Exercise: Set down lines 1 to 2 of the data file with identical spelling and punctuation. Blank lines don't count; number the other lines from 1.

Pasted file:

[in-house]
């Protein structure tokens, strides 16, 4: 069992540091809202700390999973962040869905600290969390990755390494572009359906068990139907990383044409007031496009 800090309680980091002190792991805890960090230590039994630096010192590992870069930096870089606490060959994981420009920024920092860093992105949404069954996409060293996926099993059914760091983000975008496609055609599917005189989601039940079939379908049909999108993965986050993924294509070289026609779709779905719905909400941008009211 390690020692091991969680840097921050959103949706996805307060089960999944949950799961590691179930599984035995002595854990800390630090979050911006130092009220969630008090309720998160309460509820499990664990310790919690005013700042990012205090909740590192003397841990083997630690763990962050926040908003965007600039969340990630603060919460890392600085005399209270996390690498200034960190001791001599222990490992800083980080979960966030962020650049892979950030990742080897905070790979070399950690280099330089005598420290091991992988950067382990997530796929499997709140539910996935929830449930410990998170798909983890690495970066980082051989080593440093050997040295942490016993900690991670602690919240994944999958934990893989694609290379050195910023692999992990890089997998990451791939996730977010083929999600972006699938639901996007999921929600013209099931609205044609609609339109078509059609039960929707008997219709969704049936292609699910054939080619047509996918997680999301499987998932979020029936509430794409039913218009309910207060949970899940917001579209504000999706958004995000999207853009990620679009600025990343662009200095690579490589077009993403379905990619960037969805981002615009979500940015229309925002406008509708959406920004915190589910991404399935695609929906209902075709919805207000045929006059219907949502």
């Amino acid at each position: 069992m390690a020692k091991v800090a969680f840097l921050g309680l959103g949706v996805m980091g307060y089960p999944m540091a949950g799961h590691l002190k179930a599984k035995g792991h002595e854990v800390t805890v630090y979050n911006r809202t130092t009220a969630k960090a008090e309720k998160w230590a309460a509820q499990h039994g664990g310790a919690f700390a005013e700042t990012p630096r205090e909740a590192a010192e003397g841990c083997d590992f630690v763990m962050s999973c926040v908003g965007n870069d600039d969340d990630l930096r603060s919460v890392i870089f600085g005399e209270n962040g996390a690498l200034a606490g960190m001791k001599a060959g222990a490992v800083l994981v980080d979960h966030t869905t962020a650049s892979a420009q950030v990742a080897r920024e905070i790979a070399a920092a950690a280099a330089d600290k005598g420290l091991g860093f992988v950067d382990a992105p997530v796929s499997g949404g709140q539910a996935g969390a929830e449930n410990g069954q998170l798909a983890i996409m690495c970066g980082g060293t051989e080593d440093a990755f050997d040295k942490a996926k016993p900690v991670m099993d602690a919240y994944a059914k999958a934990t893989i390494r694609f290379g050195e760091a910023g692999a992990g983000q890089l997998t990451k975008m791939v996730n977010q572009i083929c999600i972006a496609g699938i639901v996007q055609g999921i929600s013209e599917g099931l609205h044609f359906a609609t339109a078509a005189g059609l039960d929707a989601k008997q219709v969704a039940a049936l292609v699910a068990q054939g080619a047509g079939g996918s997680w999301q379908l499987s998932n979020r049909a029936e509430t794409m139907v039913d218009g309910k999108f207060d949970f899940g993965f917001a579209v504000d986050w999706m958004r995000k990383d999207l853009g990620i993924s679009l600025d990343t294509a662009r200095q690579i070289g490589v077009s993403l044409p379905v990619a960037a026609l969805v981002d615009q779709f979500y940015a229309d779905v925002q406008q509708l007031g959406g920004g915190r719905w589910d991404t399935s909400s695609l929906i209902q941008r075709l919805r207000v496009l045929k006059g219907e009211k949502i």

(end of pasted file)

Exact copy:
[in-house]
């Protein structure tokens, strides 16, 4: 069992540091809202700390999973962040869905600290969390990755390494572009359906068990139907990383044409007031496009 800090309680980091002190792991805890960090230590039994630096010192590992870069930096870089606490060959994981420009920024920092860093992105949404069954996409060293996926099993059914760091983000975008496609055609599917005189989601039940079939379908049909999108993965986050993924294509070289026609779709779905719905909400941008009211 390690020692091991969680840097921050959103949706996805307060089960999944949950799961590691179930599984035995002595854990800390630090979050911006130092009220969630008090309720998160309460509820499990664990310790919690005013700042990012205090909740590192003397841990083997630690763990962050926040908003965007600039969340990630603060919460890392600085005399209270996390690498200034960190001791001599222990490992800083980080979960966030962020650049892979950030990742080897905070790979070399950690280099330089005598420290091991992988950067382990997530796929499997709140539910996935929830449930410990998170798909983890690495970066980082051989080593440093050997040295942490016993900690991670602690919240994944999958934990893989694609290379050195910023692999992990890089997998990451791939996730977010083929999600972006699938639901996007999921929600013209099931609205044609609609339109078509059609039960929707008997219709969704049936292609699910054939080619047509996918997680999301499987998932979020029936509430794409039913218009309910207060949970899940917001579209504000999706958004995000999207853009990620679009600025990343662009200095690579490589077009993403379905990619960037969805981002615009979500940015229309925002406008509708959406920004915190589910991404399935695609929906209902075709919805207000045929006059219907949502």